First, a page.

Patients in England should be able to expect greater quality and consistency in orthotic services in the future thanks to the results of a national review.
NHS England has today (Thursday 19 November) issued a call for local commissioners to improve how vital ortheses are provided, alongside a suite of guidance and resources to help them do so.
Orthotic services provide prescription insoles, braces, splints, callipers, footwear, spinal jackets and helmets which help people recover from or avoid injury, or live with lifelong conditions.
The correct supply and fitting of orthoses can help improve quality of life by reducing pain, keeping people mobile and independent and preventing more invasive and expensive interventions like surgery, amputation or the need for social care.
Previous studies have estimated that for every £1 spent on improving orthotics services, the NHS could potentially save as much as £4.
However, there remain significant variations in the quality of services and waiting times to access them across the country. Not getting things right first time for people who need orthoses is resulting in avoidable inequalities in access, worse outcomes, poor patient experience as well as poor value for money.
NHS England’s new guidance, Improving the Quality of Orthotics Services in England, aims to help local Clinical Commissioning Groups address this variation. It has been produced in cooperation with local commissioners, providers and patient groups, and draws on the findings of a recent review of services by NHS Quality Observatory triggered by concerns raised by Healthwatch England.
It sets out 10 recommended steps for commissioners to take towards better services for patients, including understanding local needs and preferences, delivering services in the community rather than out of hospitals, and encouraging joint working between health professionals to streamline the experience for patients and avoid unnecessary duplication.
Neil Churchill, Director of Patient Experience at NHS England, said: “Being able to access the right orthotics equipment, quickly, and with appropriate support, is of paramount importance to patients.
“This doesn’t always happen at the moment, but this new guidance is the beginning of what we hope will be a significant and sustained improvement in the services that patients can benefit from, wherever they live.”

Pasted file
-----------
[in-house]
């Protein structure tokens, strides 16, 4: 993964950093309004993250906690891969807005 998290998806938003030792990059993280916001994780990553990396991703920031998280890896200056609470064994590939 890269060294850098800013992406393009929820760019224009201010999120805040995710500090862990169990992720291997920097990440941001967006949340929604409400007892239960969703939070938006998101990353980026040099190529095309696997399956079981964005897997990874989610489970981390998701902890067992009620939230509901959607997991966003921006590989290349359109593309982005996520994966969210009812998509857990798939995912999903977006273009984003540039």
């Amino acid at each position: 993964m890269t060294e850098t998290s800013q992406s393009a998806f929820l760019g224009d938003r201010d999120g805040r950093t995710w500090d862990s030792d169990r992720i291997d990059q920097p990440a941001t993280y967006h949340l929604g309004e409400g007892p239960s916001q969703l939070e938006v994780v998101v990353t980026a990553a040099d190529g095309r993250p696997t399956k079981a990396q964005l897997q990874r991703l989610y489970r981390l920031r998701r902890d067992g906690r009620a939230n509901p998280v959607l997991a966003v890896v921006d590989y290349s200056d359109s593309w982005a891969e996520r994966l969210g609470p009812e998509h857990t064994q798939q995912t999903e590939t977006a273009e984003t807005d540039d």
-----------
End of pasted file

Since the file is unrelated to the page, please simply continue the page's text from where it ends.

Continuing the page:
Suzanne Rastrick, Chief Allied Health Professions Officer, said: “Orthotists and the services they provide are a crucial part of how we address the needs of patients who have suffered injuries or have long-term conditions which affect their movement.
“This guidance is about making sure that this important role and facet of care is properly recognised across the country, and helping local commissioners ensure that services in their area meet the needs of the local population in a timely and efficient way.”
Anna Bradley, Chair of Healthwatch England, said: “Local Healthwatch across the country have told us that people are being affected by a lack of access to the right orthotics service. We know that in turn, this can have a devastating impact on their physical and emotional health and wellbeing.
“We therefore warmly welcome this report from NHS England, following work undertaken as a result of the concerns we raised with them. We are especially pleased to see that the onus will now be with local commissioners and services to fully understand their patients’ needs and so improve orthoses and ensure their communities are getting access to the right services.
“This approach could improve orthotics care for thousands and save the health service millions. It shows what is possible when the system listens to patients and redesigns services around their needs – people get the care they deserve and the NHS makes much needed efficiency savings.”
The report launch coincides with a stakeholder workshop being held today, which aims to find a way to get better quality and performance data on orthotics services to identify variation and help drive improvement.
The full list of key recommendations to Clinical Commissioning Groups to help improve commissioning of orthotics services made in the report are:
- Understand what orthotics care is by talking to patients, carers, managers clinicians and the multi-disciplinary team.
- Examine all of the funding streams your CCG is using to fund orthotic care in your local health economy.
- Unbundle these funding streams to understand the total orthotic investment and consider using a tariff.
- Consider adopting the model service specification which includes patient satisfaction measures, Key Performance Indicators and patient outcomes.
- Clarify the service delivery model you would like to use – for example, retain NHS employed staff (‘in house’) who may use multiple product manufacturers, versus privately employed clinicians who would largely provide their employers’ own products.
- Think about the location – patients generally prefer a non-hospital setting with free parking close to the service.
- Promote access and choice – can you offer near-to-home clinics from local health centres, community venues, day services or special schools?
- Encourage multidisciplinary working by commissioning multi-disciplinary pathways for specific conditions such as diabetic foot clinics and orthopaedic clinics.
- Look at case studies to inform the most appropriate commissioning model for your area.
- Involve service users in performance reviews of the service.